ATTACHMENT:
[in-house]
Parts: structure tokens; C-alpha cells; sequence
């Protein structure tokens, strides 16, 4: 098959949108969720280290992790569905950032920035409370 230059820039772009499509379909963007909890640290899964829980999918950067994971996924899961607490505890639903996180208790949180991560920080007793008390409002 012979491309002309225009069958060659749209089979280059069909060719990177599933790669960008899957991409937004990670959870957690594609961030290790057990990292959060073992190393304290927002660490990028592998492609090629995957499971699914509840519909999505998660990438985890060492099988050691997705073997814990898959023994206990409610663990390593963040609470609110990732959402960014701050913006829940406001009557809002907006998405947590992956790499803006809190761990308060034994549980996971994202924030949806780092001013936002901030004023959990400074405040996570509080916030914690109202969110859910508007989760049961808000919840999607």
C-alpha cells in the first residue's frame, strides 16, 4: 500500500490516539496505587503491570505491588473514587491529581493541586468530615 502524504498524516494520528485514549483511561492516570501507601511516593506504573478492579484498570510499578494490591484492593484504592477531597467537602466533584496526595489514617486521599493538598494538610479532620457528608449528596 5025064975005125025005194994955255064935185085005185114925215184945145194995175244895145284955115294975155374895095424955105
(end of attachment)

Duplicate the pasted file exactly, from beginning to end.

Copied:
[in-house]
Parts: structure tokens; C-alpha cells; sequence
């Protein structure tokens, strides 16, 4: 098959949108969720280290992790569905950032920035409370 230059820039772009499509379909963007909890640290899964829980999918950067994971996924899961607490505890639903996180208790949180991560920080007793008390409002 012979491309002309225009069958060659749209089979280059069909060719990177599933790669960008899957991409937004990670959870957690594609961030290790057990990292959060073992190393304290927002660490990028592998492609090629995957499971699914509840519909999505998660990438985890060492099988050691997705073997814990898959023994206990409610663990390593963040609470609110990732959402960014701050913006829940406001009557809002907006998405947590992956790499803006809190761990308060034994549980996971994202924030949806780092001013936002901030004023959990400074405040996570509080916030914690109202969110859910508007989760049961808000919840999607």
C-alpha cells in the first residue's frame, strides 16, 4: 500500500490516539496505587503491570505491588473514587491529581493541586468530615 502524504498524516494520528485514549483511561492516570501507601511516593506504573478492579484498570510499578494490591484492593484504592477531597467537602466533584496526595489514617486521599493538598494538610479532620457528608449528596 5025064975005125025005194994955255064935185085005185114925215184945145194995175244895145284955115294975155374895095424955105